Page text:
Opinion Rings

Opinion Rings

I have so many opinions on things. I think we all do (he opines), and there is this part of us that wants to share those opinions with others, in the hopes we find like-minded people who reinforce our own worldview while making it possible for us to bond as a group.
Unless it’s something I consider to be hard fact, I usually don’t attempt to force a position on points of view. Sure, I’ll say whether I think you’re right or you’re wrong when it comes to things like “the Earth revolves around the Sun,” and “ingesting bleach is a bad idea,” but when it comes to personal taste, or comments on how the world should approach things, that falls under a debatable opinion, and unless you’re being a dick, I’m not going to push too hard on the issue.
Over the past several days, I’ve been having a discussion with a few people on a forum about whether or not killing someone who is “bad” is justifiable. The position of the majority in that discussion was that it was sometimes a necessary evil to kill someone.
As some of you know, I hold the opposite position. It is my firmly held belief that killing someone, outside of a hospice scenario or terminal illness situation requested by the patient, is wrong. I insist upon the intent because accidents happen, and I believe when accidental death occurs, for whatever reason, compassion and mercy should be extended to the person who committed the act. Any accidental death is a tragedy in its own right, and doesn’t need hard judgment in addition to the massive guilt and pain now sitting on the person responsible. That’s not to say there doesn’t need to be compensation, or remediation, of course.
This should presume the fact that I am anti-war, and anti-death penalty. I am also against “Stand Your Ground” laws because they allow people to be shot for merely stepping onto someone’s property.
I believe this for a number of reasons. The primary reason is because I believe as human beings we are not arbiters of life and death for other human beings. We should not have a legal system built around the idea that the State has the power to take your life from you if it believes it has sufficient reason. That kind of power is obscene, and outside the purview of human beings, all in my opinion of course.
A second reason, and just as important, is that we lack the ability to return someone to the state of living should we kill them. I believe that the death penalty is murder. So if a man is given the death penalty, and it is discovered that, after he has been murdered in the name of the State, he was innocent of that crime, well then the State committed blatant murder, but what happens to the people who were involved? Well, they get a little egg on their face, and maybe change jobs. Doesn’t do anything for the dead man who had committed no crime.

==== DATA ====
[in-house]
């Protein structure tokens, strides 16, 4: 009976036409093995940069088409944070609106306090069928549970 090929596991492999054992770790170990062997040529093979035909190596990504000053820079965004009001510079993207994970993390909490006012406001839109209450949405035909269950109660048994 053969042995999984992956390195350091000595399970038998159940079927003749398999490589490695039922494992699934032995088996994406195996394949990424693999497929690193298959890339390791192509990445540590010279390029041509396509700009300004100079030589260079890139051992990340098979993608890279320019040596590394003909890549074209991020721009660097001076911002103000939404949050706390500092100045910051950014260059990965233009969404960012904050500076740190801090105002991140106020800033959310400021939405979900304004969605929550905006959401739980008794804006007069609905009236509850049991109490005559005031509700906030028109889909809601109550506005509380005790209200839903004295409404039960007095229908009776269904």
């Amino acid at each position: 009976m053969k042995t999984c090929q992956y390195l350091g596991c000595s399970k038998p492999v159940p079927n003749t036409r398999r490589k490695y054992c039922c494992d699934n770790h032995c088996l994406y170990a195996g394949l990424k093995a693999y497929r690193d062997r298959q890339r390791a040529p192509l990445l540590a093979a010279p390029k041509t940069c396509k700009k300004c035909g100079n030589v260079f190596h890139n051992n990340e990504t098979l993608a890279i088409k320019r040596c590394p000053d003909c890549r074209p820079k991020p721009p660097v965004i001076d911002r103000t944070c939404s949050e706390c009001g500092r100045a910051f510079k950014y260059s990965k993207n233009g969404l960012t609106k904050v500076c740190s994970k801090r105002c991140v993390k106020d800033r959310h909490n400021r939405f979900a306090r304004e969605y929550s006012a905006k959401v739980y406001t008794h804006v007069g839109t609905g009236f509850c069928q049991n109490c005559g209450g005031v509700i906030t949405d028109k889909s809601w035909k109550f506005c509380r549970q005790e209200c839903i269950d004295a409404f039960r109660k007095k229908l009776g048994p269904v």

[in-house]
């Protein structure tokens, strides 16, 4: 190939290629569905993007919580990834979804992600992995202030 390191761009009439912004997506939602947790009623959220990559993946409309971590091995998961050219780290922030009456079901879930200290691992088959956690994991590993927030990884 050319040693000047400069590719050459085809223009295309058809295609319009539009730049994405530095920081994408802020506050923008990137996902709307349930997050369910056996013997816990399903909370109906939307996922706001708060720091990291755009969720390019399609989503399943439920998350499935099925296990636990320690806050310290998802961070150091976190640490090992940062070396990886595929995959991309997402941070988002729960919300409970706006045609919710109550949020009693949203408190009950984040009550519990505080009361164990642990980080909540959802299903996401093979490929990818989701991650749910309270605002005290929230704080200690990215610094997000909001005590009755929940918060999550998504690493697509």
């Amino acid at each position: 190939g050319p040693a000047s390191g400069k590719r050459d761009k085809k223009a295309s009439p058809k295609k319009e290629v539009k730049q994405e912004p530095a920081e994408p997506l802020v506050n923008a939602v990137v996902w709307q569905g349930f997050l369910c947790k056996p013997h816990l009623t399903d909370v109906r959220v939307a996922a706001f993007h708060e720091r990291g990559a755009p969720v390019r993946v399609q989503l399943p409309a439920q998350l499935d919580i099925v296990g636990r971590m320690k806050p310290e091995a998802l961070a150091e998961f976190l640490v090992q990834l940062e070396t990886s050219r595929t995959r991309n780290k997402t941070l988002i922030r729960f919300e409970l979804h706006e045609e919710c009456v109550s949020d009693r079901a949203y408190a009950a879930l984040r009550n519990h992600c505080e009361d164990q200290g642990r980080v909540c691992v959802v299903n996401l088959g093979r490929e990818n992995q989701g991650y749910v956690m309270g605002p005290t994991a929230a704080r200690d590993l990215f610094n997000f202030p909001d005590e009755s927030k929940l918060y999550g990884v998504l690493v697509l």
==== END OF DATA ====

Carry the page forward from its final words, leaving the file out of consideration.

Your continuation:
So, yes, these are my opinions, and I consider them sacrosanct in that life is something to be cherished, not tossed aside at a whim because we feel it is something we have the right to control.
I say this because during that discussion, a poster called me out and said I was wrong. Not only that I was wrong, but that killing a “bad” person is okay because the laws humans created allow for it. Of course, when I asked them to define what is and isn’t “bad,” and to not use extreme positions, the first thing they shot for was Hitler, because of course they did.
So I asked for less extreme of an example, and it was simply this: whatever society deemed a life of no value was a valid reason to kill, because that life created a negative, a deficit, and to benefit everyone else it needed to be eliminated.
See, there’s a reason why I often talk about a hammer in search of a nail, and why it’s not wise to tie legality and morality together. This person was willing to say that any human being who didn’t fall within the confines of the law, who was a negative to society, deserved to be killed. “Murdered” was the word I used, but that’s just me.
I responded that legality and morality were not the same thing, and that the law can be used to justify horrific acts, and that no person had the right to say who was and was not worth keeping alive. This is where I was once again told that I was wrong, that society had every right to do it because we made the rules.